• 3.6 The table at the left represents the percentile distribution for employees of a national retail chain. What per cent of the employees have at least two years off college?

    • 16%

    • 25%

    • 45%

    • 75%


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18. Skill 4: Interpreting real-world data involving frequency and cumulative frequency tables

  • 4.1 The table at the left represents the percentile distribution for employees of a national retail chain. What per cent of the employees have more than the high school diploma but less than a masters degree?

    • 15%

    • 16%

    • 45%

    • 84%


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19. Skill 5: Recognizing relationships between the mean, median, and mode in a variety of distributions

  • 5.1 In a survey of community college students half reported they worked 15 hours a week. Equal numbers reported working 20 hours a week and 25 hours a week, while less reported working more than 35 hours per week. Select the statement that is true about the distribution of numbers of hours worked.

    • The median and the mode are the same.

    • The mean is less than the mode.

    • The median is greater than the mode.

    • The mean is less than the median.


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20. Skill 5: Recognizing relationships between the mean, median, and mode in a variety of distributions

  • 5.2 The graph at the left represents the distribution of scores in a introductory science class. Which of the following statements is true about the distribution?

    • The mean and mode are the same.

    • The mode and the mean are the same.

    • The median is less than the mode.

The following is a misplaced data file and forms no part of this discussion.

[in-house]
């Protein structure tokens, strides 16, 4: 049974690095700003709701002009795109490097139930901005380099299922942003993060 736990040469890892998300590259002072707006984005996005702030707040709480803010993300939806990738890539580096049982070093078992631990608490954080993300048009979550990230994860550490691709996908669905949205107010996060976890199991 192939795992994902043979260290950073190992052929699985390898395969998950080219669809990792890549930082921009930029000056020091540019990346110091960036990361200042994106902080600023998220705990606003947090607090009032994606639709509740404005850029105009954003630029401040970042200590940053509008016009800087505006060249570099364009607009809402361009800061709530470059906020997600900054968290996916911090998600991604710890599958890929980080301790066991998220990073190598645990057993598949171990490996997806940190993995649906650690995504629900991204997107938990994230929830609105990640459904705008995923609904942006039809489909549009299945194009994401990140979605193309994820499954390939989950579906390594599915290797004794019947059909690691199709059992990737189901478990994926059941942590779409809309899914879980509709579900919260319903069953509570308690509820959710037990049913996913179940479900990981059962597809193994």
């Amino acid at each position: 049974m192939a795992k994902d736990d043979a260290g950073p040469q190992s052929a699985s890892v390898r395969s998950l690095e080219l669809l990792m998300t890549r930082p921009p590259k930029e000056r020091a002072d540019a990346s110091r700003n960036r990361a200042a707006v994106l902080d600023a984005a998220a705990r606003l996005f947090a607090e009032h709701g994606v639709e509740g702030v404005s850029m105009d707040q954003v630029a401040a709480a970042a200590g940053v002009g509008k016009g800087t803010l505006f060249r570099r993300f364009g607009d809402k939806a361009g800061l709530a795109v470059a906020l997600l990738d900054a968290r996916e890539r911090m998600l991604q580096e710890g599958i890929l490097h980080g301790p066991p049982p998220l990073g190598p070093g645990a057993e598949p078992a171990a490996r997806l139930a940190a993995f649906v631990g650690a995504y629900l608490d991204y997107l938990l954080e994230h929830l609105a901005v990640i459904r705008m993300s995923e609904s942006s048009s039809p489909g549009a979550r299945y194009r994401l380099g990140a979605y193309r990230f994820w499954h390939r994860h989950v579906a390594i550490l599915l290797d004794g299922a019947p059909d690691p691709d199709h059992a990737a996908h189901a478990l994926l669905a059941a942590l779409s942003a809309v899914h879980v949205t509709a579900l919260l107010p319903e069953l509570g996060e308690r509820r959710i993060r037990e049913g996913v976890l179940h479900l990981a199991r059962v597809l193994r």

• The mode is less than the mean.


21 skill 6 choosing appropriate procedure for selecting an unbiased sample from a target population l.jpg
21. Skill 6: Choosing appropriate procedure for selecting an unbiased sample from a target population

  • 6.1 Professor Powell wants to survey students at a community college to determine whether they found the mandatory fall orientations (there were several sessions) to be worthwhile. Which of the following procedures would be most appropriate for selecting a statistically unbiased sample?

    • Ask all English composition instructors to administer the survey to their students.

    • Have the research department call and survey the first 100 students who attended fall orientation.

    • Post a notice in the cafeteria asking for volunteers.

    • Survey 100 students whose names are randomly chosen from a list of students attending the fall orientation.


22 skill 6 choosing appropriate procedure for selecting an unbiased sample from a target population l.jpg
22. Skill 6: Choosing appropriate procedure for selecting an unbiased sample from a target population

  • 6.2 Professor Hakim wants to survey her students to determine their opinions of the online components she has added to her course. Which of the following methods would be most appropriate for obtaining an unbiased sample?

    • Survey all students who stop by her office for help.

    • Pick names at random from all her class rolls and interview those chosen after class.

    • Survey all students in her 8:00 am class.

    • Mail a survey to all her students with a stamped, self-addressed envelope.


23 skill 7 applying counting rules l.jpg
23. Skill 7: Applying counting rules an unbiased sample from a target population

  • 7.1 At Samantha’s Spa you can get a facial, a pedicure, a manicure, or a steam treatment. How many different combinations of options are available, if at least one treatment is included?

    • 4

    • 8

    • 15

    • 24


24 skill 7 applying counting rules l.jpg
24. Skill 7: Applying counting rules an unbiased sample from a target population

  • 7.2 At Samantha’s Spa Josie can get a choice of four treatments: facial, a pedicure, a manicure, or a steam treatment. If Josie is going to get all four treatments, one after another, in how many different orders can she have four treatments?